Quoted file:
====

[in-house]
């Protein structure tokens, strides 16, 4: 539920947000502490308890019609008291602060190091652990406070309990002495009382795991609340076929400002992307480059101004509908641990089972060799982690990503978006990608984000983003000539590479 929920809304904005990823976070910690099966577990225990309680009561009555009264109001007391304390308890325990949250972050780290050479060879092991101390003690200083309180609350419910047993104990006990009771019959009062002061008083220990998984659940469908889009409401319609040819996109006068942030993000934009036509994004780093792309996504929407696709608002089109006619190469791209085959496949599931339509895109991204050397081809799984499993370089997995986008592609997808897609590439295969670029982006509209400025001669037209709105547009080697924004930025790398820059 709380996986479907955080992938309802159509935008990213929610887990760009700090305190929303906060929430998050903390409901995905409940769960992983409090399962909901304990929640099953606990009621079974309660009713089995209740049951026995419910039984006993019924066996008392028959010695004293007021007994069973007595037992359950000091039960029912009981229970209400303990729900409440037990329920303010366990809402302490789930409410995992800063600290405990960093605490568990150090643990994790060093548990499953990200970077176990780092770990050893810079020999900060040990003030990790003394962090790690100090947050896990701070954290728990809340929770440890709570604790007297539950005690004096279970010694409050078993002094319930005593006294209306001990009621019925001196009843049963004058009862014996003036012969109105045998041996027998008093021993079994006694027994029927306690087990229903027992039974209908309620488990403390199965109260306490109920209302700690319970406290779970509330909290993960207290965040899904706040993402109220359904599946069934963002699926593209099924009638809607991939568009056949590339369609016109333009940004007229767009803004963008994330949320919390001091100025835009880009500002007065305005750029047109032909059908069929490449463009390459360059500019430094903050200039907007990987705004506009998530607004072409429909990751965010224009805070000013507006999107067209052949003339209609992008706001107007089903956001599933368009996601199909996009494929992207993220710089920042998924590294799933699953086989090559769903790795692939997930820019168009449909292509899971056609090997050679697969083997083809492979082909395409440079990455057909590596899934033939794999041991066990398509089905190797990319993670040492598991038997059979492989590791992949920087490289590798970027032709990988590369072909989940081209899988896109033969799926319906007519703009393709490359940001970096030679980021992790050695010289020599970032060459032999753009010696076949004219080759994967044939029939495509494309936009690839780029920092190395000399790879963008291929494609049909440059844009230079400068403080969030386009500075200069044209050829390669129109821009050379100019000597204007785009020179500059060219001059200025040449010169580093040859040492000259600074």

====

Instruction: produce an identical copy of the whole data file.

[in-house]
């Protein structure tokens, strides 16, 4: 539920947000502490308890019609008291602060190091652990406070309990002495009382795991609340076929400002992307480059101004509908641990089972060799982690990503978006990608984000983003000539590479 929920809304904005990823976070910690099966577990225990309680009561009555009264109001007391304390308890325990949250972050780290050479060879092991101390003690200083309180609350419910047993104990006990009771019959009062002061008083220990998984659940469908889009409401319609040819996109006068942030993000934009036509994004780093792309996504929407696709608002089109006619190469791209085959496949599931339509895109991204050397081809799984499993370089997995986008592609997808897609590439295969670029982006509209400025001669037209709105547009080697924004930025790398820059 709380996986479907955080992938309802159509935008990213929610887990760009700090305190929303906060929430998050903390409901995905409940769960992983409090399962909901304990929640099953606990009621079974309660009713089995209740049951026995419910039984006993019924066996008392028959010695004293007021007994069973007595037992359950000091039960029912009981229970209400303990729900409440037990329920303010366990809402302490789930409410995992800063600290405990960093605490568990150090643990994790060093548990499953990200970077176990780092770990050893810079020999900060040990003030990790003394962090790690100090947050896990701070954290728990809340929770440890709570604790007297539950005690004096279970010694409050078993002094319930005593006294209306001990009621019925001196009843049963004058009862014996003036012969109105045998041996027998008093021993079994006694027994029927306690087990229903027992039974209908309620488990403390199965109260306490109920209302700690319970406290779970509330909290993960207290965040899904706040993402109220359904599946069934963002699926593209099924009638809607991939568009056949590339369609016109333009940004007229767009803004963008994330949320919390001091100025835009880009500002007065305005750029047109032909059908069929490449463009390459360059500019430094903050200039907007990987705004506009998530607004072409429909990751965010224009805070000013507006999107067209052949003339209609992008706001107007089903956001599933368009996601199909996009494929992207993220710089920042998924590294799933699953086989090559769903790795692939997930820019168009449909292509899971056609090997050679697969083997083809492979082909395409440079990455057909590596899934033939794999041991066990398509089905190797990319993670040492598991038997059979492989590791992949920087490289590798970027032709990988590369072909989940081209899988896109033969799926319906007519703009393709490359940001970096030679980021992790050695010289020599970032060459032999753009010696076949004219080759994967044939029939495509494309936009690839780029920092190395000399790879963008291929494609049909440059844009230079400068403080969030386009500075200069044209050829390669129109821009050379100019000597204007785009020179500059060219001059200025040449010169580093040859040492000259600074």